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Savannah River Ecology Lab, once targeted for closure after its funding was eliminated, has gradually returned to financial stability and will add a permanent director later this year.
"We're just getting started on this so we still have details to work out," said Carl Bergmann, who-along with Ken McLeod-have served as interim co-directors in recent years.
The University of Georgia research facility at Savannah River Site was almost closed in 2006, after the U.S. Energy Department eliminated most of its funding. Its 110-person staff dwindled to a low of about 45 before gradually increasing in recent years.
"It's come along to the point that we are in a much better position," Bergmann said, adding that the current staff of 57 could increase to about 65 during the next year.
Bergmann and McLeod will step down between July 1 and Dec. 1 as an internal search proceeds to find a permanent director. John Seaman, the lab's assistant director, will lead a committee of faculty and staff that will identify new leadership candidates.
Since its traditional funding was eliminated in 2005 and 2006, the lab has worked to become more independent by seeking out grants for specific research projects, and also cultivating new relationships with the Energy Department through specific projects for which case-by-case funding is available.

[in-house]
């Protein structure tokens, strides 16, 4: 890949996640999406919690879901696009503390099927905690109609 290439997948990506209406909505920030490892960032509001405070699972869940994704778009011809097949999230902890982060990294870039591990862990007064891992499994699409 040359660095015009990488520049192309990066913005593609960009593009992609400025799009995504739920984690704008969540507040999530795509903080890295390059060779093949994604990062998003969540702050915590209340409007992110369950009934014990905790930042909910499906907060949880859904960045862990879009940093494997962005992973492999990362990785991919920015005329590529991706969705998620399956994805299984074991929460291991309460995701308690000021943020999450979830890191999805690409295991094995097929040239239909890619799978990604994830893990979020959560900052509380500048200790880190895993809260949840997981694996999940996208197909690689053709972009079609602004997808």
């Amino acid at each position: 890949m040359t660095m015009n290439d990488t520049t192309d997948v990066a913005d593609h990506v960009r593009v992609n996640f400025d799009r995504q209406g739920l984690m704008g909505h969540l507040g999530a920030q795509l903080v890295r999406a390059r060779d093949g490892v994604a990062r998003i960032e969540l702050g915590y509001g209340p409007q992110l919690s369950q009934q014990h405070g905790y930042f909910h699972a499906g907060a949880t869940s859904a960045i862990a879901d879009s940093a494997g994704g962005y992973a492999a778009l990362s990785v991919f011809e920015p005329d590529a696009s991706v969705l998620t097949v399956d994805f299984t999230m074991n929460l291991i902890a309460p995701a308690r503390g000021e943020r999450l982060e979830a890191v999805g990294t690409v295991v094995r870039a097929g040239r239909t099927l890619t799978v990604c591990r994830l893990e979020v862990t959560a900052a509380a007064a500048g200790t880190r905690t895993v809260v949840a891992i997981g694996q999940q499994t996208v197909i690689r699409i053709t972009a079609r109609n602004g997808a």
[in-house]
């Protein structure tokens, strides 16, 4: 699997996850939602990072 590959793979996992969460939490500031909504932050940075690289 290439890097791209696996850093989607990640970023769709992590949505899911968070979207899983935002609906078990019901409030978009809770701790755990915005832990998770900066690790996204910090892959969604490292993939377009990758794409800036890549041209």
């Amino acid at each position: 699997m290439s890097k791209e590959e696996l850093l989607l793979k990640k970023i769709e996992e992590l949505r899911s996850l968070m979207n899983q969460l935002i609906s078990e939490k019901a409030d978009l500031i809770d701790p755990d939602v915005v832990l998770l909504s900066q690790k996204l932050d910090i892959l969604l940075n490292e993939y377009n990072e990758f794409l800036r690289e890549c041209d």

"At this point, the majority of our funding is still from the site, and it is project directed funding," Bergmann said.
Sources include Savannah River Nuclear Solutions, the National Nuclear Security Administration and the Energy Department's environmental management section.
The American Recovery & Reinvestment Act also provided funding-almost $2.6 million-for a series of projects, although such allocations will end in 2011.
Faculty members are also continuing to seek grants from outside the area.
"Those are harder to come by, and we get maybe 10 percent from external sources," he said. "But we are continuing to try to bring in more of that whenever there is an opportunity."
Many of the projects related to the Energy Department involve soil and groundwater studies. Outside grants have funded a broad range of ecology topics, including an effort to determine of the invasive Burmese pythons that have established themselves in Florida could also survive in South Carolina or other states.
Other ongoing research involves studies of wood ducks for Auburn University, a stork study for the Audubon Society and U.S. Interior Department, research for the U.S. Fish & Wildlife Service involving bog turtles and an Army study involving other turtle species that might be at risk.